The Montana Supreme Court could be left sorting out which profane words are OK to hurl at someone as it weighs the case of a man who argues a sexual slur he used against a public employee is constitutionally protected speech.
Randall Jay Dugan of Belgrade used a sexual slur with a Gallatin County Victim Assistance Program worker during an October 2009 phone call, after the worker said she would not help him obtain a protection order against his children's mother, who was to be released from prison. He then hung up.
Dugan was convicted under the state's Privacy in Communications law, which prohibits the use of electronic communication to offend another person with obscene, lewd or profane language.
Dugan's public defender, Kristen Larson, argued the state law is overly broad and violates free-speech rights in both the Montana and United States constitutions.
She argued that Dugan did not call with the intention to harass, but only used the slur after becoming exasperated with the call.
"It is important to remember that this case began with Mr. Dugan needing help," Larson said of Dugan's worries over the mother's release from jail. "He was afraid she would take his children."
The argument faced some skeptical questions from the justices.
"Are you saying the constitution no longer allows us to protect that public servant from being reamed out in a lewd way by someone who calls on the phone?" asked Justice James Rice.
Dugan called the female Gallatin County victim services' representative a "f------ c---."
Justice Brian Morris said the court could be put in the position of sorting out which naughty words are OK.
"If he had called the victim here a b----, would that violate the statue?" Morris asked. "How about a jerk? How do we develop this sliding scale of words that violate, and words that don't?"
Other Montana Supreme Court cases have held that words exchanged in face-to-face confrontations that could reasonably start a fight are not protected speech.
State prosecutors argued that Dugan's slur constituted such "fighting words" that are not protected by the First Amendment. They argue the law is fair warning on what sort of conduct is forbidden.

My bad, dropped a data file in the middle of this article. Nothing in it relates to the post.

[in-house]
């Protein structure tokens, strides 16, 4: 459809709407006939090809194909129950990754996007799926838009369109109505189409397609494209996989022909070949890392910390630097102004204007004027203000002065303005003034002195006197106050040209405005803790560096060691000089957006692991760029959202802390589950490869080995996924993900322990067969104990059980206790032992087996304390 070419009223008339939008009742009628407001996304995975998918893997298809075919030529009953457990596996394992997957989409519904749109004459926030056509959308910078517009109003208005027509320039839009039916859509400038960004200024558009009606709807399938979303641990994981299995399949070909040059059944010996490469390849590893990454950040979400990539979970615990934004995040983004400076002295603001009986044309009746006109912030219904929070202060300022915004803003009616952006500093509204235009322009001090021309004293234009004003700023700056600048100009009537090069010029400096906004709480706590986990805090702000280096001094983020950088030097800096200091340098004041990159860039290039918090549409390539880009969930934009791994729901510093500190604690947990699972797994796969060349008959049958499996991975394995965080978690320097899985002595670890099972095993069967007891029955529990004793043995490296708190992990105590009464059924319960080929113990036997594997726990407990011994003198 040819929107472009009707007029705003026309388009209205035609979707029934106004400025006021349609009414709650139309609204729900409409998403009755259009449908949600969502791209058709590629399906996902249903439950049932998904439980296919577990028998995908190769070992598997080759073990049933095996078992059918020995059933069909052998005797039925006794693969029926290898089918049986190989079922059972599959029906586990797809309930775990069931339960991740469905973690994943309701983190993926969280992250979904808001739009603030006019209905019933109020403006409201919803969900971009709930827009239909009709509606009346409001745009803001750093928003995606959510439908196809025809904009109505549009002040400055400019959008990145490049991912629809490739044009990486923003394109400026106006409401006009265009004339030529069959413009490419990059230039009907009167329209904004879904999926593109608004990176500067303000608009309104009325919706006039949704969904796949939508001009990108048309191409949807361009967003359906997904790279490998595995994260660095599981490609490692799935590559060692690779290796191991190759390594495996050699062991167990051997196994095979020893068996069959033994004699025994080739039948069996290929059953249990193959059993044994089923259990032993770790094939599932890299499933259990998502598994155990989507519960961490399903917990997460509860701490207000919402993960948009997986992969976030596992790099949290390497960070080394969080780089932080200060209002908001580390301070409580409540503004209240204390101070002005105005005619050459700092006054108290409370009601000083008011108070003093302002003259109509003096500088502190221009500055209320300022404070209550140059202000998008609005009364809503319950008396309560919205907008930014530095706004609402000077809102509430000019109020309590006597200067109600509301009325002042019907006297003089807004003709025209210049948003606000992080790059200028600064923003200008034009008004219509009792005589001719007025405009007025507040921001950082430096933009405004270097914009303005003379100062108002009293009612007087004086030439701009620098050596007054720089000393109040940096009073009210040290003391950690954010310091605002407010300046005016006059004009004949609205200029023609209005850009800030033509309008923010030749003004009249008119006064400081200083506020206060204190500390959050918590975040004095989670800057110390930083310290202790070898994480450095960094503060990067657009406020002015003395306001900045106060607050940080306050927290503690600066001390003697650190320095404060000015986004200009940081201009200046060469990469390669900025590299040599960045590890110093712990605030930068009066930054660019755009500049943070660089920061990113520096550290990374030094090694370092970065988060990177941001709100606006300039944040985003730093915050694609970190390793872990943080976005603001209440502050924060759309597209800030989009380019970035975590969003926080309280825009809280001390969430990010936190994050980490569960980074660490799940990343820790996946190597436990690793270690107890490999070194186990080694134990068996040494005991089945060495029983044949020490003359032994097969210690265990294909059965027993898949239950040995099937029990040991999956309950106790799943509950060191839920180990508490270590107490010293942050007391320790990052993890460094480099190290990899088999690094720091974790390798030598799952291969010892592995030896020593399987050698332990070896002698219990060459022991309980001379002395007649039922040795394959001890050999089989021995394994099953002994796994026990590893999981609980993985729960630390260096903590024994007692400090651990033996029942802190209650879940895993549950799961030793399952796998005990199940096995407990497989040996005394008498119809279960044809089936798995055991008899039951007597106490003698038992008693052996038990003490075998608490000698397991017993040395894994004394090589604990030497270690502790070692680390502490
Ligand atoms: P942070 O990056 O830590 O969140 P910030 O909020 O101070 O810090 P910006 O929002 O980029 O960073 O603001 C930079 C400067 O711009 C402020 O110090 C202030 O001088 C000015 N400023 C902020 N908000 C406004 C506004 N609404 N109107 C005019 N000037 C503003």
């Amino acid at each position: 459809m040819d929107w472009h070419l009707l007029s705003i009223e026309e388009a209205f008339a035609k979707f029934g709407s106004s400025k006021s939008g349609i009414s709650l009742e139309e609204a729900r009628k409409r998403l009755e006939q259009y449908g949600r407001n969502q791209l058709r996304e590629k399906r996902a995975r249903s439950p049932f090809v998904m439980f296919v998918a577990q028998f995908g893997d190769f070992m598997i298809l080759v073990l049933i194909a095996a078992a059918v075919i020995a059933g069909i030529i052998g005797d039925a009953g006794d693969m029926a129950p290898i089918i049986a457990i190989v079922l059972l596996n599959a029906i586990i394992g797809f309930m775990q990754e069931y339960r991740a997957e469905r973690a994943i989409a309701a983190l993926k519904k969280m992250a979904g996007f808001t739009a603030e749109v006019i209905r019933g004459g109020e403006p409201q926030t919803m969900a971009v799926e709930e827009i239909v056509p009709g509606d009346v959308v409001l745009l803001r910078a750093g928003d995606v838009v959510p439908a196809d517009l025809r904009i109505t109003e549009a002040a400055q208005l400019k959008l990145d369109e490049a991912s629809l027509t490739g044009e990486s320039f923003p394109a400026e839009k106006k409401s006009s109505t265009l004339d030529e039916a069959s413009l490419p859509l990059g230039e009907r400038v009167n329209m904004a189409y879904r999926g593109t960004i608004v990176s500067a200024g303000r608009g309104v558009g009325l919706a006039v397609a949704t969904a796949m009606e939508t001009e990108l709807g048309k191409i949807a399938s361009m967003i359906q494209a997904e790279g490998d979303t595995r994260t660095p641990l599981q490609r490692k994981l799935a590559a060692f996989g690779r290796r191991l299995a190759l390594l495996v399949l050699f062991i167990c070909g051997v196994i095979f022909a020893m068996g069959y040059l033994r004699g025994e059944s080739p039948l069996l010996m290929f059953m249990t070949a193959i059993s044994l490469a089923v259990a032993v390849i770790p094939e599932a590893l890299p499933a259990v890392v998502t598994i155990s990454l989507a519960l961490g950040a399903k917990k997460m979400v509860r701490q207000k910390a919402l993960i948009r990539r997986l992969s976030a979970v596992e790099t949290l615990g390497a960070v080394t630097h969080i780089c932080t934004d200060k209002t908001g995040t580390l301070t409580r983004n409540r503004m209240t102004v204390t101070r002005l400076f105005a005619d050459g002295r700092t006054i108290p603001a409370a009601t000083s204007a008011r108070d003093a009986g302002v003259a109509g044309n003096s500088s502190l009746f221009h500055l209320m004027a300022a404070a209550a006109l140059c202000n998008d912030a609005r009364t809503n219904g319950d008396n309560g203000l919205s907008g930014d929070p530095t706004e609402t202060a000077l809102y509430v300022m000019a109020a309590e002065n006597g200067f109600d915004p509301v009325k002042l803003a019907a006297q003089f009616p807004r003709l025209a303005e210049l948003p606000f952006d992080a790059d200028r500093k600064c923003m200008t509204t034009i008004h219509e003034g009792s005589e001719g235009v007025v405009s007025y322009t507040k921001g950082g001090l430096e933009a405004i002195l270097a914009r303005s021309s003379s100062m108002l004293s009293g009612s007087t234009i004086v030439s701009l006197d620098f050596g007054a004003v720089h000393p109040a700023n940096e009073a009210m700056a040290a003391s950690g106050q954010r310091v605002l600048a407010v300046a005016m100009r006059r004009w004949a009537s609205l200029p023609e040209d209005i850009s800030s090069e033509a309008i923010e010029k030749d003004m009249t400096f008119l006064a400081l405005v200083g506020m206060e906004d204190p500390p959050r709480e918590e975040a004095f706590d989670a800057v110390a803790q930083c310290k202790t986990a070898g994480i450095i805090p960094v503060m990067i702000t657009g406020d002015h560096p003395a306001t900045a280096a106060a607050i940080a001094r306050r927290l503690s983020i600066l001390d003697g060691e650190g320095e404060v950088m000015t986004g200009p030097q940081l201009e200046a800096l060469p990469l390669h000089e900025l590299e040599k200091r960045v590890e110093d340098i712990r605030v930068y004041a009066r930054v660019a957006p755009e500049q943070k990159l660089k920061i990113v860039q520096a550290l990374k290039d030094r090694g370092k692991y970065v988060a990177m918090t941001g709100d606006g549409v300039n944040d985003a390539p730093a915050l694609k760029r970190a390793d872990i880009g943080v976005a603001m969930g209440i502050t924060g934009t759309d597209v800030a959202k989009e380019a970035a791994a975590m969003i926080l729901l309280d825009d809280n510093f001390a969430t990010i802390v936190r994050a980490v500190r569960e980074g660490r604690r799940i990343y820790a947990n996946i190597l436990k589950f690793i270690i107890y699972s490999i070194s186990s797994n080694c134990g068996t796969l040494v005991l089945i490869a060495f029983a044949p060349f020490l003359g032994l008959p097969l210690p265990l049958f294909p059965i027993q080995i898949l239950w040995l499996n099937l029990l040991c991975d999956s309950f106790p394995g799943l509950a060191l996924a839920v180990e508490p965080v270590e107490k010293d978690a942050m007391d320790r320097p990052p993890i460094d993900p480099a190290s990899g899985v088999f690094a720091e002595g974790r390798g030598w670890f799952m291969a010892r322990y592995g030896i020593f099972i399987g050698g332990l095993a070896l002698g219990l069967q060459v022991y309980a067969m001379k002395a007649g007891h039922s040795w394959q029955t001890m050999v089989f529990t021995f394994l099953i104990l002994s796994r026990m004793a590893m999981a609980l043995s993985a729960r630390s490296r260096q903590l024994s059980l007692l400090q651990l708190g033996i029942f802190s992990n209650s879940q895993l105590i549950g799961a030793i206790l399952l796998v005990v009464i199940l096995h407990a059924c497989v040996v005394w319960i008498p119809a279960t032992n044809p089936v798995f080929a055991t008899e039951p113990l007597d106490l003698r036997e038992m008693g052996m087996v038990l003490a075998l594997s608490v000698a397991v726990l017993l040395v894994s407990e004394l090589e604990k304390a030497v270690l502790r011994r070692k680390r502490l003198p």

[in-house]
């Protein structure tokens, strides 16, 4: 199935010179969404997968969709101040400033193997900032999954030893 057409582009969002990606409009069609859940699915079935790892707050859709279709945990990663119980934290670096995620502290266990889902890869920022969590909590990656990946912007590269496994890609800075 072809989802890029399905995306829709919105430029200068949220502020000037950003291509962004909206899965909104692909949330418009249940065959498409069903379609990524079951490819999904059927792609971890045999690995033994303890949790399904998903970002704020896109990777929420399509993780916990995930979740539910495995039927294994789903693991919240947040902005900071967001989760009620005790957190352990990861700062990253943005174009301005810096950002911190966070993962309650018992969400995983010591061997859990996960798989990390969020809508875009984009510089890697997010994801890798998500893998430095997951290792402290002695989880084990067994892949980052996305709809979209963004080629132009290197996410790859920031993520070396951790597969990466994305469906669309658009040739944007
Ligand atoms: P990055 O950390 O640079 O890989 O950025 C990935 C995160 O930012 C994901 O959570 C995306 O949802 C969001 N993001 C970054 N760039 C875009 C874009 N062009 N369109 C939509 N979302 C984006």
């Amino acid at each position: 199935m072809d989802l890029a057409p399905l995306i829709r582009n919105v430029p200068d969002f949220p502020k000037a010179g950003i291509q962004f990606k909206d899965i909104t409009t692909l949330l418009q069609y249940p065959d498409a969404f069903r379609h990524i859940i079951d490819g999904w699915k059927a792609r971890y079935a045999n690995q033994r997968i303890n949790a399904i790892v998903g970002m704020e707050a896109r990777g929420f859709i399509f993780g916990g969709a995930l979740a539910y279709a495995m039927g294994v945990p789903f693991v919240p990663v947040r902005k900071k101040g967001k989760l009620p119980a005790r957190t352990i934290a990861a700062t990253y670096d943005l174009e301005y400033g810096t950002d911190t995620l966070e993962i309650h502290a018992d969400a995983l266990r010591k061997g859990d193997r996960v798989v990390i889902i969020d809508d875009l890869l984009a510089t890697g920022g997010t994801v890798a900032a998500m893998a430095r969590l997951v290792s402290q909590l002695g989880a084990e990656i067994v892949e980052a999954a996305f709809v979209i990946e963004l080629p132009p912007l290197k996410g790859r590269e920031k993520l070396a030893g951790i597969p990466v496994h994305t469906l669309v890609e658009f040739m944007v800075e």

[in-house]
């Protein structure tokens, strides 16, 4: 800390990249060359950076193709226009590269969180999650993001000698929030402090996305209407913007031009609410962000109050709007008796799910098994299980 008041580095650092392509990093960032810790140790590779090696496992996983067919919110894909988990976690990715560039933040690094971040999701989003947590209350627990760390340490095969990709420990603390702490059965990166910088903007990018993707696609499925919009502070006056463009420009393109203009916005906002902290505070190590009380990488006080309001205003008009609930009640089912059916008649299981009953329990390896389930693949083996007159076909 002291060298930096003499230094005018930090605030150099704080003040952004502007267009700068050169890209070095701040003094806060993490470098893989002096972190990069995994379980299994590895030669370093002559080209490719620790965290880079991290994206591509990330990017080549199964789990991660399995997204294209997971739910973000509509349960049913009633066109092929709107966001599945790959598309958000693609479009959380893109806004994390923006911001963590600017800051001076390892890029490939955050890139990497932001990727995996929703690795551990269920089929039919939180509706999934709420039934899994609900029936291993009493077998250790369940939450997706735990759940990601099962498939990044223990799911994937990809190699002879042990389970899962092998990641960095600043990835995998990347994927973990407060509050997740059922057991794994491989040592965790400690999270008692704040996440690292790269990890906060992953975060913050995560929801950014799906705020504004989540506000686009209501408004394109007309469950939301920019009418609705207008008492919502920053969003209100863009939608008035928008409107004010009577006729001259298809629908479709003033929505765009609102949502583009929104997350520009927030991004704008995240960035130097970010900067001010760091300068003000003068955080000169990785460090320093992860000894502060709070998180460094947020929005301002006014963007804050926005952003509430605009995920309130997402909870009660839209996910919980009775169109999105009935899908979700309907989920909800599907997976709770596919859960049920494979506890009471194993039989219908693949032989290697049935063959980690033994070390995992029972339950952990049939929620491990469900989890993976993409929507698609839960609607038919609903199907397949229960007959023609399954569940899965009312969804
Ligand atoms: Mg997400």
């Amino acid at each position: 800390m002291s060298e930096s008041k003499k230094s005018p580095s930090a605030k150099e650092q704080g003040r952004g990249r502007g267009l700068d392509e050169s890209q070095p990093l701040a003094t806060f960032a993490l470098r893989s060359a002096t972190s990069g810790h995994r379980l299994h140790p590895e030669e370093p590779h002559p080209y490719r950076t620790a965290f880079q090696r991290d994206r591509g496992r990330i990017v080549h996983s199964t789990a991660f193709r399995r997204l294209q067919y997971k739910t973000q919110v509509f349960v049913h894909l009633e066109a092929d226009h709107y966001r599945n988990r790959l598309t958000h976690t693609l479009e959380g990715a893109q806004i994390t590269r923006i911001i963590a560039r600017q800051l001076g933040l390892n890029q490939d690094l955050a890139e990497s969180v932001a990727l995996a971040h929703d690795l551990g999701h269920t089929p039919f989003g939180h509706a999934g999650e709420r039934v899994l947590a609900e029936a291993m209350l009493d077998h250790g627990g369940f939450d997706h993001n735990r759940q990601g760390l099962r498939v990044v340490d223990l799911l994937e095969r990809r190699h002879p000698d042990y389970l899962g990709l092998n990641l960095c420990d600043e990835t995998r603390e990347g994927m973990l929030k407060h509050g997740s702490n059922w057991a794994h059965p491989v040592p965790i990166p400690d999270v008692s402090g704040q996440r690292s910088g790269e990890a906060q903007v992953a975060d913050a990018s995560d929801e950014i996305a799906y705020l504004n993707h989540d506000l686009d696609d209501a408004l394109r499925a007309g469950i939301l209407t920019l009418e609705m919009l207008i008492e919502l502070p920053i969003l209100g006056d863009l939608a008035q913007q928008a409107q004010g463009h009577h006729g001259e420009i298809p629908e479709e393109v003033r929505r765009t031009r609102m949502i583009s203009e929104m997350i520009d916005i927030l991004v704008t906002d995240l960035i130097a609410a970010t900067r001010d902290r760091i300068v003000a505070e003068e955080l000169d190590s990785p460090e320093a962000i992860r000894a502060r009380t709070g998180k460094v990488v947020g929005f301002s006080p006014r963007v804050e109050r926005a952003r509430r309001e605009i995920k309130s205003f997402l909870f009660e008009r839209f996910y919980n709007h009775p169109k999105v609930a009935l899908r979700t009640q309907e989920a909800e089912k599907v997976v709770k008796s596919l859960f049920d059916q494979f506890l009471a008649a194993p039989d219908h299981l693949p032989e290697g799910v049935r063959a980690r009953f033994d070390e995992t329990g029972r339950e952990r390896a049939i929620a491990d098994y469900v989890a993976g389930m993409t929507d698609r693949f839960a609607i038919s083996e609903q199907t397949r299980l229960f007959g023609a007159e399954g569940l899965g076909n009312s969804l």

Assistant Attorney General Tammy Hinderman argued that Dugan had earlier been loud and disruptive in a meeting in the county office and had been told to call back later — which led to the exchange he was charged with. And she argued the county worker has a protected privacy interest from such abusive language while in her office.
But justices quizzed prosecutors on the case, which involves telephone calls, emails or other communication technology. They pointed out that similar prosecutions around the country that have withstood constitutional scrutiny included repeated occasions of profanity over a long period of time — while Dugan used the sexual slur and then hung up.
Morris asked if he could be prosecuted under the statute if a salesman called his home, prompting him to get angry and curse at the caller. Hinderman said he could be.
The Gallatin County Justice Court has been waiting to sentence the 51-year-old Dugan, of Belgrade, until after the appeal on the constitutionality of the statute is sorted out. Montana law says that violating the statue is punishable by up to six months in jail and a fine of up to $500 on the first offense.
Montana Department of Corrections records show Dugan is on parole for distribution of drugs. The Bozeman Chronicle reported that in 2011, Dugan fired a gun at his home, then went to a local hospital without the gun and threatened to shoot people from child protective services.